Ukraine’s Kherson Art Museum has identified 100 works allegedly looted from its collection by Russian forces thanks to a “propaganda video” shot in a Crimean museum.

“Looters document their crimes with their own hands, and this allows us to determine the whereabouts of at least some of the stolen art,” the museum wrote on social media. According to a Facebook post by the Kherson Art Museum, the video was recorded in Crimea’s Central Museum of Tavrida and aired on Russian television in last September.

99 of the 100 identified works are believed by the museum to be in Crimea, a Black Sea peninsula that was illegally annexed from Ukraine by Russia in 2014. Ukraine and its allies do not recognize Russian sovereignty over Crimea, a critical entryway into the Eastern Mediterranean, and have campaigned for its recovery since its occupation began.

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Among the works identified is Fishermen On The Seashore (1932) by Ivan Shulha, who was a renowned graphic designer, educator, and painter in the Soviet Socialist Realism tradition. Also sighted was Daughter of Guzel (1967) by watercolorist Venera Takaieva, and a 1967 oil painting by Yefrem Zverkov, a prominent landscape painter and founder of the “strict style” genre of Socialist Realism.

Ivan Shulha, Fishermen on the seashore, (1932).

The Kherson Art Museum said that three additional oil paintings by Ksenia Stetsenko, Anatolii Platonov, and Antonin Fomintsev, previously included among the thousands of artworks removed by Russian military from Ukrainian museums “under the guise of the so-called ‘evacuation’”, were also spotted in the video.

The museum estimated that the 100 works of art comprise “less than 1 percent” of what has been recorded as looted from Ukrainian cultural institutions.

“Every painting, every graphic work, every piece of artwork, everything we identify, is indisputable proof that the stolen works (at least these) are in the hands of Russian art looters,” the Kherson Art Museum wrote on Facebook. “And to prevent the criminals from saying that ‘they weren’t there,’ as is their habit, we are recording everything we see in the photos and videos from Crimea and Henichesk.”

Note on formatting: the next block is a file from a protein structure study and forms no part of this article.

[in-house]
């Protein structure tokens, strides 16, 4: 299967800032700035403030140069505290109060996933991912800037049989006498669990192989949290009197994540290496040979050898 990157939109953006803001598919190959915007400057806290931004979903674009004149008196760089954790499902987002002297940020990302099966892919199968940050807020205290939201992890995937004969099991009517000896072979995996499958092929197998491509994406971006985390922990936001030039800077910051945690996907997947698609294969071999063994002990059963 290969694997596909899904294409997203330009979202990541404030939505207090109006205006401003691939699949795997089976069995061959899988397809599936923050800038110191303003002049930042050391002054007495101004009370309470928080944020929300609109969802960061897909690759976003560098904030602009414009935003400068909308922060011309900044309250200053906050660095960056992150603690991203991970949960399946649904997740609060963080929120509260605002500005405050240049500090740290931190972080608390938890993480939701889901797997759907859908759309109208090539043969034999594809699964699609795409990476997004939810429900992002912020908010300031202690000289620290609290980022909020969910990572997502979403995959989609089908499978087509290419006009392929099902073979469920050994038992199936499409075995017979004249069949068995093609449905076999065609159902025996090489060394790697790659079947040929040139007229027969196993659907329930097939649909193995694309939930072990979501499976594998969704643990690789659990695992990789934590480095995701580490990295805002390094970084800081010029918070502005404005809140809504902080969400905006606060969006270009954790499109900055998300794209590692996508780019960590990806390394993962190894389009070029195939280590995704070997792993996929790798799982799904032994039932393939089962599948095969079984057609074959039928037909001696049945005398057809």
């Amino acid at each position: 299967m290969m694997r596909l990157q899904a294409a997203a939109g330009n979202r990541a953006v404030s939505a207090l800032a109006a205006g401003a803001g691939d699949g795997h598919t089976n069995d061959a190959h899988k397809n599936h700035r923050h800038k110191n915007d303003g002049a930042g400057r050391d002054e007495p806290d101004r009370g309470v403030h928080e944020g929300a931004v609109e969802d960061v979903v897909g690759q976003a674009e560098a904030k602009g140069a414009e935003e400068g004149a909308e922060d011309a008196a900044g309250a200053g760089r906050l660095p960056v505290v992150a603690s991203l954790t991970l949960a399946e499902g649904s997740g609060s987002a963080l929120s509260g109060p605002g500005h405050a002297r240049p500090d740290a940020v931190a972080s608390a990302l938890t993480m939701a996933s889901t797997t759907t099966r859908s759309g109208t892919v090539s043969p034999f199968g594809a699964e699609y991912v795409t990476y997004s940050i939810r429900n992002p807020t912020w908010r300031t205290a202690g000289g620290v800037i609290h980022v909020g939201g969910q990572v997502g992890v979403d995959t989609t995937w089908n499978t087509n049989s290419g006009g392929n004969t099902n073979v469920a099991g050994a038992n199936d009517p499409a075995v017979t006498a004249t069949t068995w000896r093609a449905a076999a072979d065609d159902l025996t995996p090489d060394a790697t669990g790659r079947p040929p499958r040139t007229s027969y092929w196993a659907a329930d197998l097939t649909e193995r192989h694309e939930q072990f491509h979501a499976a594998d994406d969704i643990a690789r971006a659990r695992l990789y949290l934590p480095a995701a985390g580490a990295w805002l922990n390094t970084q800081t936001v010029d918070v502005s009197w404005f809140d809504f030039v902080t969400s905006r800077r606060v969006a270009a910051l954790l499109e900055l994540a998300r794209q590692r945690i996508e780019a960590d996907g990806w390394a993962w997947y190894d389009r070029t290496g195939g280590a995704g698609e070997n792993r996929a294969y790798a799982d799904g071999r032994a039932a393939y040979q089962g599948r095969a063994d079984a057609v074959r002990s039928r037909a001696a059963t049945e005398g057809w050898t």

The systematic plunder of Ukrainian museums by Russian forces, as well as the destruction of Ukrainian cultural heritage, has been documented by Ukrainian media outlets since the beginning of the invasion in February 2022. Prior to the Russian military’s retreat from Kherson, local cultural workers said that nearly the entire collection of the Kherson Regional Art Museum had been cleaned out, while valuable artifacts from the Shovkunenko Regional Art Museum, which specializes in fine and decorative arts from Ukraine and Russia, were also pilfered. 

In Mariupol, one of the first cities occupied in the invasion, a trove of prized Scythian gold dating back to the fourth century BCE was stolen. 

Ukrainian politicians have decried these incidents as an attack on their national identity. Russia has also been accused of violating the 1954 Hague Convention for the Protection of Cultural Property in the Event of Armed Conflict, which was established after World War II and prohibits signatories from “any form of theft” of cultural property. Russia and Ukraine both signed the treaty.